May 19 2013 Sermon
Acts 2:1 When the day of Pentecost arrived, they were all together in one place. 2 And suddenly there came from heaven a sound like a mighty rushing wind, and it filled the entire house where they were sitting. 3 And divided tongues as of fire appeared to them and rested on each one of them. 4 And they were all filled with the Holy Spirit and began to speak in other tongues as the Spirit gave them utterance. 5 Now there were dwelling in Jerusalem Jews, devout men from every nation under heaven. 6 And at this sound the multitude came together, and they were bewildered, because each one was hearing them speak in his own language. 7 And they were amazed and astonished, saying, “Are not all these who are speaking Galileans? 8 And how is it that we hear, each of us in his own native language? 9 Parthians and Medes and Elamites and residents of Mesopotamia, Judea and Cappadocia, Pontus and Asia, 10 Phrygia and Pamphylia, Egypt and the parts of Libya belonging to Cyrene, and visitors from Rome, 11 both Jews and proselytes, Cretans and Arabians– we hear them telling in our own tongues the mighty works of God.” 12 And all were amazed and perplexed, saying to one another, “What does this mean?” 13 But others mocking said, “They are filled with new wine.” 14 But Peter, standing with the eleven, lifted up his voice and addressed them: “Men of Judea and all who dwell in Jerusalem, let this be known to you, and give ear to my words. 15 For these people are not drunk, as you suppose, since it is only the third hour of the day. 16 But this is what was uttered through the prophet Joel: 17 “‘And in the last days it shall be, God declares, that I will pour out my Spirit on all flesh, and your sons and your daughters shall prophesy, and your young men shall see visions, and your old men shall dream dreams; 18 even on my male servants and female servants in those days I will pour out my Spirit, and they shall prophesy. 19 And I will show wonders in the heavens above and signs on the earth below, blood, and fire, and vapor of smoke; 20 the sun shall be turned to darkness and the moon to blood, before the day of the Lord comes, the great and magnificent day. 21 And it shall come to pass that everyone who calls upon the name of the Lord shall be saved.’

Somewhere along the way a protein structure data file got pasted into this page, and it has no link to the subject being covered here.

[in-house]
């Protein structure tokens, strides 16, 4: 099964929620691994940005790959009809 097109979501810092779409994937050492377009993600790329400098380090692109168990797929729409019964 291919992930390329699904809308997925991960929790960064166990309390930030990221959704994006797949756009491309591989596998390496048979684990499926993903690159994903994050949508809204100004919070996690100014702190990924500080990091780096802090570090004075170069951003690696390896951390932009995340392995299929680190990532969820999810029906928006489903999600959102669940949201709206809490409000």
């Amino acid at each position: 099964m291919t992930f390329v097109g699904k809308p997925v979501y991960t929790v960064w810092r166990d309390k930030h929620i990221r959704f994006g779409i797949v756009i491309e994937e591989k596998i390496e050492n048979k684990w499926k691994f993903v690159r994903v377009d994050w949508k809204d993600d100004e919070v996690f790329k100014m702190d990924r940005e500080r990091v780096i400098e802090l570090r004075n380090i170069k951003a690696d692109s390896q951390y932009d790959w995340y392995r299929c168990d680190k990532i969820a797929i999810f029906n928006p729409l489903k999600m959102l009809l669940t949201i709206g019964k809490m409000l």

Division, conflict, arguing, fighting, prejudice, racism; these words describe our world today. They describe our nation, our society. They describe our churches, our families, and our own hearts. Racism, prejudice, and discrimination are among the greatest social evils in our country and society today. Social evils which the church has failed to address, and perhaps the church has even been guilty of even promoting and fostering in our country.
But racism and prejudice and fighting and arguing don’t start with society. They start in the heart of every individual person. They start in the sinful, human nature of every man, woman and child. For they are sin. They are caused by sin. They are the result of sin. It all started when Adam and Eve ate the fruit of the forbidden tree in the Garden of Eden. As soon as they ate it, they ran and hid from God among the trees. There was division, strife, enmity between man and God. The relationship was broken. There was fear. They no longer walked in the garden as friends in the cool of the day. They were enemies.